A particularly popular aspect of the Alternative to Meds program is investigative lab testing to detect accumulated toxins and facilitate their removal from the body. It is true that some symptoms like anxiety and insomnia could be related to neurotoxicity, especially troublesome in our industrialized world. Pollutants, including pesticides, food additives, and heavy metals, do have the capacity to damage and interfere with normal healthy hormones, reproductive systems, neurochemistry, and innumerable parts of the complex body. These substances have been overlooked in mainstream mental health treatment.23 Alternative to Meds Center has observed that clearing these toxins from the body is a positive and in many cases necessary step toward restoring natural mental health improvements and long-term success.
Safe tapering is another specialty that can help those who have found limited or no success in drug-based treatments and who wish to discontinue them.
We invite you to contact us at Alternative to Meds Center for further information on safe and comfortable Xanax withdrawal, especially if you are struggling with Xanax addiction or dependence, and wish to find holistic answers or alternative mental health treatment.
1. FDA drug label Xanax (alprazolam tablets) [online] Revised 2016 [cited 2021 July 28]
2. Ashton H. The diagnosis and management of benzodiazepine dependence. Curr Opin Psychiatry. 2005 May;18(3):249-55. doi: 10.1097/01.yco.0000165594.60434.84. PMID:16639148. [cited 2021 July 28]
3. Connecticut Gvt. Department of Consumer Protection Information “Aprazolam” [online] [cited 2021 July 28]
4. FDA information, “Finding and Learning About Side Effects (adverse reactions).” 2018 July 19] [online] [cited 2021 July 28]
5. DailyMed prescription drug information, “Alprazolam” [online] Mar 21, 2021 [cited 2021 July 28]
6. Ashton H, “Benzodiazepines – How they Work and How to Withdraw” aka “The Ashton Manual” revised Aug 2002 [online] [cited 2021 July 28]
7. Garzone PD, Kroboth PD. Pharmacokinetics of the newer benzodiazepines. Clin Pharmacokinet. 1989 Jun;16(6):337-64. doi: 10.2165/00003088-198916060-00002. PMID: 2567646. [cited 2021 July 28]
8. Browne JL, Hauge KJ. A review of alprazolam withdrawal. Drug Intell Clin Pharm. 1986 Nov;20(11):837-41. doi: 10.1177/106002808602001102. PMID: 3536383. [cited 2021 July 28]
9. Bosshart H. Withdrawal-induced delirium associated with a benzodiazepine switch: a case report. J Med Case Rep. 2011 May 26;5:207. doi: 10.1186/1752-1947-5-207. PMID: 21615891; PMCID: PMC3117827. [cited 2021 July 28]
10. Busto U, Sellers EM, Naranjo CA, Cappell H, Sanchez-Craig M, Sykora K. Withdrawal reaction after long-term therapeutic use of benzodiazepines. N Engl J Med. 1986 Oct 2;315(14):854-9. doi: 10.1056/NEJM198610023151403. PMID: 3092053. [cited 2021 July 28]
11. O’brien CP. Benzodiazepine use, abuse, and dependence. J Clin Psychiatry. 2005;66 Suppl 2:28-33. PMID: 15762817. [cited 2021 July 28]
12. Kang M, Galuska MA, Ghassemzadeh S. Benzodiazepine Toxicity. [Updated 2021 Jul 1]. In: StatPearls [Internet]. Treasure Island (FL): StatPearls Publishing; 2021 Jan-. Available from: https://www.ncbi.nlm.nih.gov/books/NBK482238/ [cited 2021 July 28]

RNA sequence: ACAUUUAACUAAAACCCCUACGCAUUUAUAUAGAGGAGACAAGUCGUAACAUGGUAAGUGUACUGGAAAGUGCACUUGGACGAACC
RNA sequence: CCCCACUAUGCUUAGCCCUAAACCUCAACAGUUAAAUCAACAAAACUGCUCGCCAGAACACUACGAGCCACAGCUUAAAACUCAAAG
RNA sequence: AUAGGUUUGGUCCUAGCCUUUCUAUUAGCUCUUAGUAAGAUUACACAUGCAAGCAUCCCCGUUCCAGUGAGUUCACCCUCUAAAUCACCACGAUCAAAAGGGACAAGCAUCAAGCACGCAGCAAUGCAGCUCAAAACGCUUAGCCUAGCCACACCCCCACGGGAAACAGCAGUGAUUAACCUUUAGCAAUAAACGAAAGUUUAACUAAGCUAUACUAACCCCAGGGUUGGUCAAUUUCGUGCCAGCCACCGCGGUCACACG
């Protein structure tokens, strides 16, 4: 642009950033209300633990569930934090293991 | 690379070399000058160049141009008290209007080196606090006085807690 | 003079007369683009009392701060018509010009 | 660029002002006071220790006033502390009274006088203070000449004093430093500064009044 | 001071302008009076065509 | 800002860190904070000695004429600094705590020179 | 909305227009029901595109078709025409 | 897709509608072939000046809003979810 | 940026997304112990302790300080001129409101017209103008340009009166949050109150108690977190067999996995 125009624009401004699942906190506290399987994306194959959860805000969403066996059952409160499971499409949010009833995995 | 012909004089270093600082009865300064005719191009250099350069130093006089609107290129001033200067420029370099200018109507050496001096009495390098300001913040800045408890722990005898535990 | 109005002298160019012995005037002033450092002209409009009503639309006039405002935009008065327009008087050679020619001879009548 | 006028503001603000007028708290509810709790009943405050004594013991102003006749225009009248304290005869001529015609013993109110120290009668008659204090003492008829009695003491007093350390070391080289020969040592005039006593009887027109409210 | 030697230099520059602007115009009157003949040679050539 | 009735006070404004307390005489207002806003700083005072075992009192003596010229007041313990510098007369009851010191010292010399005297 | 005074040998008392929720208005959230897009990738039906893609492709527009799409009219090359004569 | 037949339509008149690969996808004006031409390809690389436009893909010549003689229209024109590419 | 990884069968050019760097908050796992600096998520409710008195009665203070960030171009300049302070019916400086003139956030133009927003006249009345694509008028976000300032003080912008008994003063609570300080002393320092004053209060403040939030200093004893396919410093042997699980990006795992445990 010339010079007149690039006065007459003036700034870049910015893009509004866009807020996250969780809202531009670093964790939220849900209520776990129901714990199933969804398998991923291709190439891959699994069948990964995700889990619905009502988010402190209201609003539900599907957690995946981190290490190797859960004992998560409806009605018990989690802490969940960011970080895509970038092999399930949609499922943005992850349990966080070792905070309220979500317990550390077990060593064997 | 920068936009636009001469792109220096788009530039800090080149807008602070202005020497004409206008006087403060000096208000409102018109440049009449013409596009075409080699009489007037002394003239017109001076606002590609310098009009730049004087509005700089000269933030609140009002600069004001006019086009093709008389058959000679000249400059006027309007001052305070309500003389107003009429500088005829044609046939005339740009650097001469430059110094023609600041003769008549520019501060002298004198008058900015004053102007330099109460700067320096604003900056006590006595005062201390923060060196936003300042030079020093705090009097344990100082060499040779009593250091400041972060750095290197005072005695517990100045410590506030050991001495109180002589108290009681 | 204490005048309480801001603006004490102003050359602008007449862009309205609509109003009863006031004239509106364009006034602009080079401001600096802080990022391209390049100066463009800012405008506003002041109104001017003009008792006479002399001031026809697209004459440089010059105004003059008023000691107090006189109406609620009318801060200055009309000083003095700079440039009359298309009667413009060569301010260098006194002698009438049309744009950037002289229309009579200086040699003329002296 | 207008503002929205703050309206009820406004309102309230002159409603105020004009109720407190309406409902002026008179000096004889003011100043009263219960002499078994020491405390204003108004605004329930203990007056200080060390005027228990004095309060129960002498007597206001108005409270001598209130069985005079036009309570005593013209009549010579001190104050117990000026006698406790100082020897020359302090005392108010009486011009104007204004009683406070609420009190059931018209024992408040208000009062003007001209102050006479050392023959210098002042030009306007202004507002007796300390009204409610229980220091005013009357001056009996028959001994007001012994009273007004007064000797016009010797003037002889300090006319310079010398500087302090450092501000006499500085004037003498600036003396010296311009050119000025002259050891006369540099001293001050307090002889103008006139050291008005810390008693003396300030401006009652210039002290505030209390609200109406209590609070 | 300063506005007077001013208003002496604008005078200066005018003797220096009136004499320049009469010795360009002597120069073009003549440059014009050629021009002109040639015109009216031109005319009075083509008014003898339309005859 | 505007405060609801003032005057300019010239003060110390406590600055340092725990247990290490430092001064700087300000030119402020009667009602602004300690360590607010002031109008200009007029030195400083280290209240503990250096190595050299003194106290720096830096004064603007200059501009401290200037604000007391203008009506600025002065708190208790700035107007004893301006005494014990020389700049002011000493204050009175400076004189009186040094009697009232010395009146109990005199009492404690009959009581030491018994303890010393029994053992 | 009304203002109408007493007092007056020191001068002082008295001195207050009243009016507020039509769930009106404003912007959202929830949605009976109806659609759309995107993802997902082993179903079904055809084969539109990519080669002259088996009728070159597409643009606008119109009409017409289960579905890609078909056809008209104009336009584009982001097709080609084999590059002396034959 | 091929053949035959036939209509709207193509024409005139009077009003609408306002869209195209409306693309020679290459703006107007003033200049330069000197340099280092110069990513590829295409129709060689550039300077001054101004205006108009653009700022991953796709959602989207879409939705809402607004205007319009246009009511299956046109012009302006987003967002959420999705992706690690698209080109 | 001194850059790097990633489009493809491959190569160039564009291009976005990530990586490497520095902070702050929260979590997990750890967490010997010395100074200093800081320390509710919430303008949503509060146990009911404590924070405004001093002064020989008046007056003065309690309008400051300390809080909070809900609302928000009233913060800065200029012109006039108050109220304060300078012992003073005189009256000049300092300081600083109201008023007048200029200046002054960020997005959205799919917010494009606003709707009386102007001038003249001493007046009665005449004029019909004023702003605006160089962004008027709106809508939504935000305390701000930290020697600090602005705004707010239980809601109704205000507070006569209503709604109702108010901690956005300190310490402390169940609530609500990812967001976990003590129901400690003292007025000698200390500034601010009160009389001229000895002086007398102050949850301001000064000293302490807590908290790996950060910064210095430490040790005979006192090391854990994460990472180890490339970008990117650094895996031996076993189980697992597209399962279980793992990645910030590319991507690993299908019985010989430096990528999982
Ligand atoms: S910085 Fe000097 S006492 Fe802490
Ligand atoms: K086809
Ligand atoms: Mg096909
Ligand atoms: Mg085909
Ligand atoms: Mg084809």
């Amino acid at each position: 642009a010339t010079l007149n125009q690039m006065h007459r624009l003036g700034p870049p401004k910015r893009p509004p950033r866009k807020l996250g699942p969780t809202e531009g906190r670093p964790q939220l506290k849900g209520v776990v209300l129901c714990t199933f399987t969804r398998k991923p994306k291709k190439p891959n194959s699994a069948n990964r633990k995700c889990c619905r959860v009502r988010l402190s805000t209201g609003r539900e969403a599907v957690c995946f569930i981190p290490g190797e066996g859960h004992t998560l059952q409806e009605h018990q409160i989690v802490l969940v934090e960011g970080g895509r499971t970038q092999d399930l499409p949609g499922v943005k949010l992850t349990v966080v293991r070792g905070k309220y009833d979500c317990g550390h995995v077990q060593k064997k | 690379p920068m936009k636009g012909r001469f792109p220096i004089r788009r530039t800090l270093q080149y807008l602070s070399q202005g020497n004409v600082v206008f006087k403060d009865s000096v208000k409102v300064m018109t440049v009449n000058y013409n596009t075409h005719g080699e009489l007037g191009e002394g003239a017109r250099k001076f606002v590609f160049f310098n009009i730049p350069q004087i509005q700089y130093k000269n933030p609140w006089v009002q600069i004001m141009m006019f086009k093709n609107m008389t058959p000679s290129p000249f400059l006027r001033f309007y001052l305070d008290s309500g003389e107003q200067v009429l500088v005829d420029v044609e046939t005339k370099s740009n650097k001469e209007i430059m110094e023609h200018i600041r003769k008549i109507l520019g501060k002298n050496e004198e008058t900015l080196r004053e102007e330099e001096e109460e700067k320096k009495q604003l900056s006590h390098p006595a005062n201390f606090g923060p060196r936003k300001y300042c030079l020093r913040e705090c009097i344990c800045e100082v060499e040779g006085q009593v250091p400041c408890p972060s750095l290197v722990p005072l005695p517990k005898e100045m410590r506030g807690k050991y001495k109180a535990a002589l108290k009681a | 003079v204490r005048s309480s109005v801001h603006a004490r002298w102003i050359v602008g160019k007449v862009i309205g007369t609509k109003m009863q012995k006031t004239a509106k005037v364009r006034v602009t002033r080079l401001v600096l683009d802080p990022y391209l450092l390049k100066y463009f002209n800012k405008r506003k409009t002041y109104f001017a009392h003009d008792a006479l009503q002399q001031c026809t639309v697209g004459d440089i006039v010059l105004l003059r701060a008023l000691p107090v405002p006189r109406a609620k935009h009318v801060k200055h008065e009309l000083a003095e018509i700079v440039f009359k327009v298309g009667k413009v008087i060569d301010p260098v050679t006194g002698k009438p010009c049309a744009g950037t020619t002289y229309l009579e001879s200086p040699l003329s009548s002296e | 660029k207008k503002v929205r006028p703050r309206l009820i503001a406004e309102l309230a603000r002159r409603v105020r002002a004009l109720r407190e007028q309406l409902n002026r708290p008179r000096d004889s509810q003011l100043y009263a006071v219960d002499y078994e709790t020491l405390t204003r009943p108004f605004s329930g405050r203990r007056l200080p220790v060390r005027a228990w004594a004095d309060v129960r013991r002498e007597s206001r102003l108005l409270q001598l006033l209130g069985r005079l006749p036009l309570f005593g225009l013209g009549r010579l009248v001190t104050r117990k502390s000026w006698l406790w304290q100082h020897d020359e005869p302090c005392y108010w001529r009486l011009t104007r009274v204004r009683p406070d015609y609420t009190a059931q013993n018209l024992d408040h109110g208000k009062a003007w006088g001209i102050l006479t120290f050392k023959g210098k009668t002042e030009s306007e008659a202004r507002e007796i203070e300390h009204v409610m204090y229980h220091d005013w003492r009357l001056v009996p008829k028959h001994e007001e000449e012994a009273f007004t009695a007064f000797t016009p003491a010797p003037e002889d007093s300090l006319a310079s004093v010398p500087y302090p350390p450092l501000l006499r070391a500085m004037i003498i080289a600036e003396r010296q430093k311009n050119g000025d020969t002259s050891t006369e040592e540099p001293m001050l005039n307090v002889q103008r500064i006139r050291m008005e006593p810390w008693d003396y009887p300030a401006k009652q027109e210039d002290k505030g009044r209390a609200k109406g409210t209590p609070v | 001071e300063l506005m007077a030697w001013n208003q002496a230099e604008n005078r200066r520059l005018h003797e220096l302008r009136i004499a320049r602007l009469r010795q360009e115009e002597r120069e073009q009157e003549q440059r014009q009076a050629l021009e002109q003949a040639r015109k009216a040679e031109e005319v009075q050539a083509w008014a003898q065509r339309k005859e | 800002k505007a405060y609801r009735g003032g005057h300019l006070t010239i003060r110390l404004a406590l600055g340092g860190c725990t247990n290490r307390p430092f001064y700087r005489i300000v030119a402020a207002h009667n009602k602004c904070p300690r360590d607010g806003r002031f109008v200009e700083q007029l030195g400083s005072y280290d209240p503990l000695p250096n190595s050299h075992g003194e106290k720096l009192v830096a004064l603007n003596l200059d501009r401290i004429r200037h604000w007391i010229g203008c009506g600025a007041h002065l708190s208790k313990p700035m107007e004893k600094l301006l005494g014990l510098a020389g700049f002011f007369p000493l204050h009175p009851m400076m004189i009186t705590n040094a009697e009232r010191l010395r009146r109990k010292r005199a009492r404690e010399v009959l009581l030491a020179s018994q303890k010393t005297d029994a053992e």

13. Ananth J. Benzodiazepines: selective use to avoid addiction. Postgrad Med. 1982 Oct;72(4):271-6. doi: 10.1080/00325481.1982.11716231. PMID: 6126869. [cited 2021 July 28]
14. Schmitz A. Benzodiazepine use, misuse, and abuse: A review. Ment Health Clin. 2016;6(3):120-126. Published 2016 May 6. doi:10.9740/mhc.2016.05.120 [cited 2021 July 28]
15. Temte V, Kjeldstadli K, Bruun LD, Birdal M, Bachs L, Karinen R, Middelkoop G, Øiestad E, Høiseth G. An Experimental Study of Diazepam and Alprazolam Kinetics in Urine and Oral Fluid Following Single Oral Doses. J Anal Toxicol. 2019 Mar 1;43(2):104-111. doi: 10.1093/jat/bky062. PMID: 30517712. [cited 2021 July 28]
16. Santo L, Rui P, Ashman J, “Physician Office Visits at which Benzodiazepines were Prescribed: Findings from 2014-2016 National Ambulatory Medical Care Survey” CDC national Health Statistics Reports #137 January 17,2020 [cited 2021 July 28]
17. Otte C. Cognitive behavioral therapy in anxiety disorders: current state of the evidence. Dialogues Clin Neurosci. 2011;13(4):413-421. doi:10.31887/DCNS.2011.13.4/cotte [cited 2021 July 28]
18. DeRubeis RJ, Siegle GJ, Hollon SD. Cognitive therapy versus medication for depression: treatment outcomes and neural mechanisms. Nat Rev Neurosci. 2008;9(10):788-796. doi:10.1038/nrn2345 [cited 2021 July 28]
19. Otto MW, McHugh RK, Simon NM, Farach FJ, Worthington JJ, Pollack MH. Efficacy of CBT for benzodiazepine discontinuation in patients with panic disorder: Further evaluation. Behav Res Ther. 2010 Aug;48(8):720-7. doi: 10.1016/j.brat.2010.04.002. Epub 2010 Apr 28. PMID: 20546699; PMCID: PMC5962448. [cited 2021 July 28]
20. He Q, Chen X, Wu T, Li L, Fei X. Risk of Dementia in Long-Term Benzodiazepine Users: Evidence from a Meta-Analysis of Observational Studies. J Clin Neurol. 2019;15(1):9-19. doi:10.3988/jcn.2019.15.1.9 [cited 2021 July 28]
21. Statistical Report “The Top 300 of 2021” published by clincalc database [online] [cited 2021 July 28]
22. CDC statistics report, “Overdose Death Rates, figure 8” [online] [cited 2021 July 28]
23. Genuis SJ. Toxic causes of mental illness are overlooked. Neurotoxicology. 2008 Nov;29(6):1147-9. doi: 10.1016/j.neuro.2008.06.005. Epub 2008 Jun 24. PMID: 18621076. [cited 2021 July 28]
Originally Published Sep 13, 2018 by Diane Ridaeus
Dr. Michael Loes is board-certified in Internal Medicine, Pain Management and Addiction Medicine. He holds a dual license in Homeopathic and Integrative Medicine. He obtained his medical doctorate at the University of Minnesota, Minneapolis, MN, 1978. Dr. Loes performed an externship at the National Institute of Health for Psychopharmacology. Additionally, he is a well-published author including Arthritis: The Doctor’s Cure, The Aspirin Alternative, The Healing Response, and Spirit Driven Health: The Psalmist’s Guide for Recovery. He has been awarded the Minnesota Medical Foundation’s “Excellence in Research” Award.
Diane is an avid supporter and researcher of natural mental health strategies. Diane received her medical writing and science communication certification through Stanford University and has published over 3 million words on the topics of holistic health, addiction, recovery, and alternative medicine. She has proudly worked with the Alternative to Meds Center since its inception and is grateful for the opportunity to help the founding members develop this world-class center that has helped so many thousands regain natural mental health.